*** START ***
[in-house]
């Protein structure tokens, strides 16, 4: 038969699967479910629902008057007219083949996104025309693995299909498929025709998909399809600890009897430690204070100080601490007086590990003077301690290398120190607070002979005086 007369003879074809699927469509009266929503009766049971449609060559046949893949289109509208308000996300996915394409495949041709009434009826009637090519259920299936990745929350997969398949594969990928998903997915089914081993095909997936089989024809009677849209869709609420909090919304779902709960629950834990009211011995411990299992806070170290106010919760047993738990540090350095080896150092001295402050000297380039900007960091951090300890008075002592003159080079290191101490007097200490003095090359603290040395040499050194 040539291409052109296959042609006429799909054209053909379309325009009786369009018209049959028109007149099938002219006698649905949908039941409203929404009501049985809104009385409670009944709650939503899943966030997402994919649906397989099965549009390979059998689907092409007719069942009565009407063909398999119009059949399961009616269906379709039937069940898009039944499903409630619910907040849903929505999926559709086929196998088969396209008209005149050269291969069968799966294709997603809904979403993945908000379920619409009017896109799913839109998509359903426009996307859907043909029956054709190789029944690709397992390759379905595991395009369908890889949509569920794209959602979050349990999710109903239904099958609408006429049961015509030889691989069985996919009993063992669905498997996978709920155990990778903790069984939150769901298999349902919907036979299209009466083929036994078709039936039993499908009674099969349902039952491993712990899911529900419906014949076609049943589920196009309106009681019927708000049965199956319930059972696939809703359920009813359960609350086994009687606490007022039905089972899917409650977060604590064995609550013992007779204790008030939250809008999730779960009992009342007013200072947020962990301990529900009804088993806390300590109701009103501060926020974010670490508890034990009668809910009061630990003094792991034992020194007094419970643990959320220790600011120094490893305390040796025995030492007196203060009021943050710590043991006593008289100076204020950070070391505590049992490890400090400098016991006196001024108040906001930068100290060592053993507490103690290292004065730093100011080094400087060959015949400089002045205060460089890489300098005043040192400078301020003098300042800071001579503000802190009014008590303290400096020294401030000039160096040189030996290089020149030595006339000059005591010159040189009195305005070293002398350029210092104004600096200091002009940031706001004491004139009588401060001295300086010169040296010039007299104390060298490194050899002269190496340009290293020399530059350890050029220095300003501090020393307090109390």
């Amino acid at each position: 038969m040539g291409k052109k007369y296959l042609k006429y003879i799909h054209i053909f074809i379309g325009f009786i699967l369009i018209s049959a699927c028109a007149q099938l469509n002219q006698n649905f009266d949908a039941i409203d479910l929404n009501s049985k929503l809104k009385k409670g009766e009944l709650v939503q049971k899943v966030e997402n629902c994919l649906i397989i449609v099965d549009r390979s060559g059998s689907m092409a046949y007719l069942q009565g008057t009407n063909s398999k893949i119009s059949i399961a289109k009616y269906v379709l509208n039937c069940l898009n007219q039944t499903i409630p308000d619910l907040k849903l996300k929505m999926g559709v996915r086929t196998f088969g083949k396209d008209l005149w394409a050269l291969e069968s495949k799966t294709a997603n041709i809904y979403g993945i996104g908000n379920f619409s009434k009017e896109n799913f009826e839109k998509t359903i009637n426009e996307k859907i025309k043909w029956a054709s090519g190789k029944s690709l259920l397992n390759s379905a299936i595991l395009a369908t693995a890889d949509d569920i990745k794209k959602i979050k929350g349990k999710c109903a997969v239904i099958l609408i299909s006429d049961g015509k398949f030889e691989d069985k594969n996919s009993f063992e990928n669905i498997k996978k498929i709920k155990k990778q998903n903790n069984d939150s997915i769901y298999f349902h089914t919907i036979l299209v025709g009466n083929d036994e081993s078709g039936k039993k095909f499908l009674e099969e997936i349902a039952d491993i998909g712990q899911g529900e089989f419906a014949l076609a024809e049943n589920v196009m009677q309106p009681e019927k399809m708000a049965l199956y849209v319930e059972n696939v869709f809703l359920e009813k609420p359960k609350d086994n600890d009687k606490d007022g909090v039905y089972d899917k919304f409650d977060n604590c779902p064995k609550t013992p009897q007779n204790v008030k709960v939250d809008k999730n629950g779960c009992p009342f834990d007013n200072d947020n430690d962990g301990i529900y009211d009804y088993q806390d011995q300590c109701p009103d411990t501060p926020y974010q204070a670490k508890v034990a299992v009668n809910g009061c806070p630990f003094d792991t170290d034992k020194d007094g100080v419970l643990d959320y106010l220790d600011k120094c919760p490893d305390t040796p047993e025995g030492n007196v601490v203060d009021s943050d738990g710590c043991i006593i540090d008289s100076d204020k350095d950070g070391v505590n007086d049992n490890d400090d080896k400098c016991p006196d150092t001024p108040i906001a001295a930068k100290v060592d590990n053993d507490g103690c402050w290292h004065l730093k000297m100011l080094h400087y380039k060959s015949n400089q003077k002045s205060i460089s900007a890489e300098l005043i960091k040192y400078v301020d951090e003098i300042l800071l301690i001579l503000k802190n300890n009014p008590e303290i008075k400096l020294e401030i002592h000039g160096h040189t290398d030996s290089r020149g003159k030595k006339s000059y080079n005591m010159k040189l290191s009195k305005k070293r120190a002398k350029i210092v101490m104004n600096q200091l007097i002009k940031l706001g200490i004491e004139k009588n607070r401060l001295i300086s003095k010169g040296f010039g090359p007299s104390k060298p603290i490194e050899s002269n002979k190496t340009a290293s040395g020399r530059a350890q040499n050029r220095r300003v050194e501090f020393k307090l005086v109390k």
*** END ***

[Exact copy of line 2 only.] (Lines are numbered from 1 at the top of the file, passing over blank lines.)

């Protein structure tokens, strides 16, 4: 038969699967479910629902008057007219083949996104025309693995299909498929025709998909399809600890009897430690204070100080601490007086590990003077301690290398120190607070002979005086 007369003879074809699927469509009266929503009766049971449609060559046949893949289109509208308000996300996915394409495949041709009434009826009637090519259920299936990745929350997969398949594969990928998903997915089914081993095909997936089989024809009677849209869709609420909090919304779902709960629950834990009211011995411990299992806070170290106010919760047993738990540090350095080896150092001295402050000297380039900007960091951090300890008075002592003159080079290191101490007097200490003095090359603290040395040499050194 040539291409052109296959042609006429799909054209053909379309325009009786369009018209049959028109007149099938002219006698649905949908039941409203929404009501049985809104009385409670009944709650939503899943966030997402994919649906397989099965549009390979059998689907092409007719069942009565009407063909398999119009059949399961009616269906379709039937069940898009039944499903409630619910907040849903929505999926559709086929196998088969396209008209005149050269291969069968799966294709997603809904979403993945908000379920619409009017896109799913839109998509359903426009996307859907043909029956054709190789029944690709397992390759379905595991395009369908890889949509569920794209959602979050349990999710109903239904099958609408006429049961015509030889691989069985996919009993063992669905498997996978709920155990990778903790069984939150769901298999349902919907036979299209009466083929036994078709039936039993499908009674099969349902039952491993712990899911529900419906014949076609049943589920196009309106009681019927708000049965199956319930059972696939809703359920009813359960609350086994009687606490007022039905089972899917409650977060604590064995609550013992007779204790008030939250809008999730779960009992009342007013200072947020962990301990529900009804088993806390300590109701009103501060926020974010670490508890034990009668809910009061630990003094792991034992020194007094419970643990959320220790600011120094490893305390040796025995030492007196203060009021943050710590043991006593008289100076204020950070070391505590049992490890400090400098016991006196001024108040906001930068100290060592053993507490103690290292004065730093100011080094400087060959015949400089002045205060460089890489300098005043040192400078301020003098300042800071001579503000802190009014008590303290400096020294401030000039160096040189030996290089020149030595006339000059005591010159040189009195305005070293002398350029210092104004600096200091002009940031706001004491004139009588401060001295300086010169040296010039007299104390060298490194050899002269190496340009290293020399530059350890050029220095300003501090020393307090109390």